One of the central components of ObamaCare is the individual mandate.  You are legally required, under the law, to purchase health care insurance.  If you don't, you're subject to a fine by the IRS, which averages $969 in 2016.

You'd think that a law that requires people to purchase insurance would at least succeed in meeting it's enrollment goals.  But you would be wrong.  From Guy Benson at

In January, we reported that the nonpartisan Congressional Budget Office had downgraded its forecast for Obamacare enrollments by eight million people, with many consumers deciding that the 'Affordable' Care Act was just too costly. The official protections were slashed by another million in March. Among the millions of Americans who have signed up for the law since 2013, a large percentage of them were covered before the law evicted them from their existing plans, in contravention of a central presidential promise. By one important measure, Obamacare's overall enrollment performance has undershot initial actuarial forecasts by 24 million people. And as taxpayers shell out $2 trillion to pay for a failing, unpopular law, CBO has also determined that the number of uninsured Americans is expected to rise from 26 million to 28 million between 2017 and 2026.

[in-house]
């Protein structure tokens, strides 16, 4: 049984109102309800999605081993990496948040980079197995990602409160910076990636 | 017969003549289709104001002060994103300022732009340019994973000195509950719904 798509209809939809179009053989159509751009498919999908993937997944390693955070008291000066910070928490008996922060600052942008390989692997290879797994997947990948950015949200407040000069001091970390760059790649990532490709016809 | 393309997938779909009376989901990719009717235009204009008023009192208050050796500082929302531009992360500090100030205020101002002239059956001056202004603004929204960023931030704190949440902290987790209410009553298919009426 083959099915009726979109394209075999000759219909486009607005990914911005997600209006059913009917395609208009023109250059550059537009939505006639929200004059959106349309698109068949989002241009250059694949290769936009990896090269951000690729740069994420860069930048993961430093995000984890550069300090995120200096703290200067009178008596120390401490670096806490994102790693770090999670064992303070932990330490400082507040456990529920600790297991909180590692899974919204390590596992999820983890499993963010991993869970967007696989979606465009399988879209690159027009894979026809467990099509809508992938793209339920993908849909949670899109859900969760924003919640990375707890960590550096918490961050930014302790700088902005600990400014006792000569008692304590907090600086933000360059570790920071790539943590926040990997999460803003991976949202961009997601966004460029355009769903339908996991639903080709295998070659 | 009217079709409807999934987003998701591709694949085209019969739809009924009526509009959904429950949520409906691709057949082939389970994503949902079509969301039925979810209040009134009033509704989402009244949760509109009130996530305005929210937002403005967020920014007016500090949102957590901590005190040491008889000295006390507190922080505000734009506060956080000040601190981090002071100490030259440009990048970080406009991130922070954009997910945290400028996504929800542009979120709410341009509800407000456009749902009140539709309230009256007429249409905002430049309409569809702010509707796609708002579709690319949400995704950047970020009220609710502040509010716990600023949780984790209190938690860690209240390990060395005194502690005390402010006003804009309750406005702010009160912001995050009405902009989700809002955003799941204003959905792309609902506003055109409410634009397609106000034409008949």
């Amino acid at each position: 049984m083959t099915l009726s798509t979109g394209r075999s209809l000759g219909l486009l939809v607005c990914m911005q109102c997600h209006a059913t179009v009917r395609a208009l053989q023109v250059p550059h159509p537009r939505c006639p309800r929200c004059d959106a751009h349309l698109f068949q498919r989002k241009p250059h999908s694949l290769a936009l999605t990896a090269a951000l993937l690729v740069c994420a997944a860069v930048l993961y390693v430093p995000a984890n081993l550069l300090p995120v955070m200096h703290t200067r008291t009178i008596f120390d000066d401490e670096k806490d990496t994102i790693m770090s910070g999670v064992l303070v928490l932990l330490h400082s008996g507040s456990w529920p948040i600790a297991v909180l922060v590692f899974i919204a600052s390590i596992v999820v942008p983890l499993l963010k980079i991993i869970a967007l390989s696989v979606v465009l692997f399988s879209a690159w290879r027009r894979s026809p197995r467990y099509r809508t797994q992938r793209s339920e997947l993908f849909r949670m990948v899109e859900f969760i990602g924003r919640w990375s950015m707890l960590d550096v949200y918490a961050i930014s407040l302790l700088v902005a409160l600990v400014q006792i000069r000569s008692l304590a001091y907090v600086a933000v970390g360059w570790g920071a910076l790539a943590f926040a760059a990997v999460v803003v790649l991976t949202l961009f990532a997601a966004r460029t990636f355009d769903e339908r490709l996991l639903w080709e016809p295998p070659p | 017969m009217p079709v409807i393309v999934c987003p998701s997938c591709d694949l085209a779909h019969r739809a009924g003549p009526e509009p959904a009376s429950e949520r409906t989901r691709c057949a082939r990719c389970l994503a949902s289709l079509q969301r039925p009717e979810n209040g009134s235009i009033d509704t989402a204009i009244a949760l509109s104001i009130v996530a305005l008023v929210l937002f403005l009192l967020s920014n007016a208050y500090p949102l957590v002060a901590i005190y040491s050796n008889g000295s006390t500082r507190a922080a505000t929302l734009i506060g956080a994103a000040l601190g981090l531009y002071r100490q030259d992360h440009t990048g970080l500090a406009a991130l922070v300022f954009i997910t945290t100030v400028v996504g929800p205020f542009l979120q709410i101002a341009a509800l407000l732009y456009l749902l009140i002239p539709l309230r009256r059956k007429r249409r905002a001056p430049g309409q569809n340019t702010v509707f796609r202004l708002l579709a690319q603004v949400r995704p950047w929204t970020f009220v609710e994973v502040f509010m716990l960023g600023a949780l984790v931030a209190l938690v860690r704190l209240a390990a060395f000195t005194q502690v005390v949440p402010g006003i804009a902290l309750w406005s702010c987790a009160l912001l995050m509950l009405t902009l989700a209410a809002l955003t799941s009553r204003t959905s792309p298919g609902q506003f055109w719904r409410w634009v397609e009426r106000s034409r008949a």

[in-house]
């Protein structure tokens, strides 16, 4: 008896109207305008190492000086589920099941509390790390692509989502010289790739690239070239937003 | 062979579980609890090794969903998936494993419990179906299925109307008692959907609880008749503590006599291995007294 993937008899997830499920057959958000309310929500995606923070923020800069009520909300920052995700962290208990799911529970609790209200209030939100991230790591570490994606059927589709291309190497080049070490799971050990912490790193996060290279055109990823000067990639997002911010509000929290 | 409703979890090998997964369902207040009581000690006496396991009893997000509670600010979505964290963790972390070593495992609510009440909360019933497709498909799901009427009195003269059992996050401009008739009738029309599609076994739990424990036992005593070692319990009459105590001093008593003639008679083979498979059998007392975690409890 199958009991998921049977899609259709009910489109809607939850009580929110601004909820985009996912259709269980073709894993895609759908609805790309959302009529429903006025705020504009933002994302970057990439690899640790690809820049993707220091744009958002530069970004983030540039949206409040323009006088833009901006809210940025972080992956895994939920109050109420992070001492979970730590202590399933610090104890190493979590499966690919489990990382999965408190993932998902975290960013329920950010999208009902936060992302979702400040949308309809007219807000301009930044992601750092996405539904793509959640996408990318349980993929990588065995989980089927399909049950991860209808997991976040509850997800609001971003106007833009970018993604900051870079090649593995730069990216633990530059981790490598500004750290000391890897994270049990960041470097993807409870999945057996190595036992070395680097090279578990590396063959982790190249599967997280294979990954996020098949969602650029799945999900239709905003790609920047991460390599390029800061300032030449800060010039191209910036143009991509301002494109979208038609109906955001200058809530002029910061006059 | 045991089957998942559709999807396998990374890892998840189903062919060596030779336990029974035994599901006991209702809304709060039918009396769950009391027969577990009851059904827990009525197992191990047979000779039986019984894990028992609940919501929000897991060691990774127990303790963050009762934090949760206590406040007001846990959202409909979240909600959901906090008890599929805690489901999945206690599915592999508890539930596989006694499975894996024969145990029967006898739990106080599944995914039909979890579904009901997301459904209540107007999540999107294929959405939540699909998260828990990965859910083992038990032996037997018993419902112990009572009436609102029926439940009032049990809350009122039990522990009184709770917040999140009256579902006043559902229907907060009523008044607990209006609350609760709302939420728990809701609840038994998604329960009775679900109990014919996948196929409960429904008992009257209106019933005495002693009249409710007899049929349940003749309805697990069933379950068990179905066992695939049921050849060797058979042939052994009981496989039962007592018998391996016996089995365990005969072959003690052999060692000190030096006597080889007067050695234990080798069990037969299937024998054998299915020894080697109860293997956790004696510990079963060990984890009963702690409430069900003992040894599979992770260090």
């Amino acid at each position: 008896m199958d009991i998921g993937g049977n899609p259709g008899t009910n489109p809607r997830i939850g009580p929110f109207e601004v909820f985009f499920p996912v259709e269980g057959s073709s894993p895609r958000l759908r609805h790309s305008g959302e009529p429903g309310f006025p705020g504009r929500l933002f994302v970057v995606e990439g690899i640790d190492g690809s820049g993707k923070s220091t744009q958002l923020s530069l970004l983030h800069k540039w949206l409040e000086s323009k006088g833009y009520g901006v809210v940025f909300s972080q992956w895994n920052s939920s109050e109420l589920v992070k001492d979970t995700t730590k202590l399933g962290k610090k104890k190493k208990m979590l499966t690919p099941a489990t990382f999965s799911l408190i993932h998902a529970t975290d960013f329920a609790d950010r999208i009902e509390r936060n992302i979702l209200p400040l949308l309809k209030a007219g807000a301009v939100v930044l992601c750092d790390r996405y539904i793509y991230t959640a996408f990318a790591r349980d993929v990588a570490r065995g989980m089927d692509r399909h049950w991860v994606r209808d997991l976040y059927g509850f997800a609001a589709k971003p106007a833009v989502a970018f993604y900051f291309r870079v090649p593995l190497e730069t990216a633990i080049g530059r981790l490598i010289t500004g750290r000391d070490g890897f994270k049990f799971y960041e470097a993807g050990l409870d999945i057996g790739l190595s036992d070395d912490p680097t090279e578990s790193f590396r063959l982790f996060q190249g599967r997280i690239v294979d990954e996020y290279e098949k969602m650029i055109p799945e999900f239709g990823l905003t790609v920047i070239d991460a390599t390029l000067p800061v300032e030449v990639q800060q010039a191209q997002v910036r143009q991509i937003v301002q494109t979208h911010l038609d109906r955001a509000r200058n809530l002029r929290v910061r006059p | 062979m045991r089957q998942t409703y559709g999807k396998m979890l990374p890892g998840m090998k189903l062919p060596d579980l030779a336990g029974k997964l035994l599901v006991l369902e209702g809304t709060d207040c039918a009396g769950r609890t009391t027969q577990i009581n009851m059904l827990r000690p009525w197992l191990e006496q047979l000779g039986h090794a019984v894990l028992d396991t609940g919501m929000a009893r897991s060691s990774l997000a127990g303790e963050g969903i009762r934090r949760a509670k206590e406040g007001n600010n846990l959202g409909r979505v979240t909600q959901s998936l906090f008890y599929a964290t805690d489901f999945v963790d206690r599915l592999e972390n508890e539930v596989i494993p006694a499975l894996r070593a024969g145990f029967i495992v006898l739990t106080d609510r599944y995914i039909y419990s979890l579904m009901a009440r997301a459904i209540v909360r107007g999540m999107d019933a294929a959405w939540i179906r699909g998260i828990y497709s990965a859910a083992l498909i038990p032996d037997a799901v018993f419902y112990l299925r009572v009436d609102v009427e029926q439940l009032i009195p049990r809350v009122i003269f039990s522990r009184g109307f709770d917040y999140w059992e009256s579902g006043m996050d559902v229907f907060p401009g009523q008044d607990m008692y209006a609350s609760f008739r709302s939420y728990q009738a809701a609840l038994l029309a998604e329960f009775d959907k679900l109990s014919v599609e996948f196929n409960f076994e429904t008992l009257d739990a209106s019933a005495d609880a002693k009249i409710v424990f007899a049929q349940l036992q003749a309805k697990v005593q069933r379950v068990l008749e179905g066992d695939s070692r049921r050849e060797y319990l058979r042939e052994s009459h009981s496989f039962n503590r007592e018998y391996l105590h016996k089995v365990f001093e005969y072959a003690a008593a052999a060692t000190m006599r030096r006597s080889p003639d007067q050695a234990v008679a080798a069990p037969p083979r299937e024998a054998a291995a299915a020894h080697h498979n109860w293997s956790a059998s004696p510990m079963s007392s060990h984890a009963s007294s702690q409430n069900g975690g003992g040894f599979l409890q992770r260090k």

And for all the people looking for an ObamaCare plan for next year, they are likely to find fewer options to choose from at even higher costs.

Not so affordable, is it?

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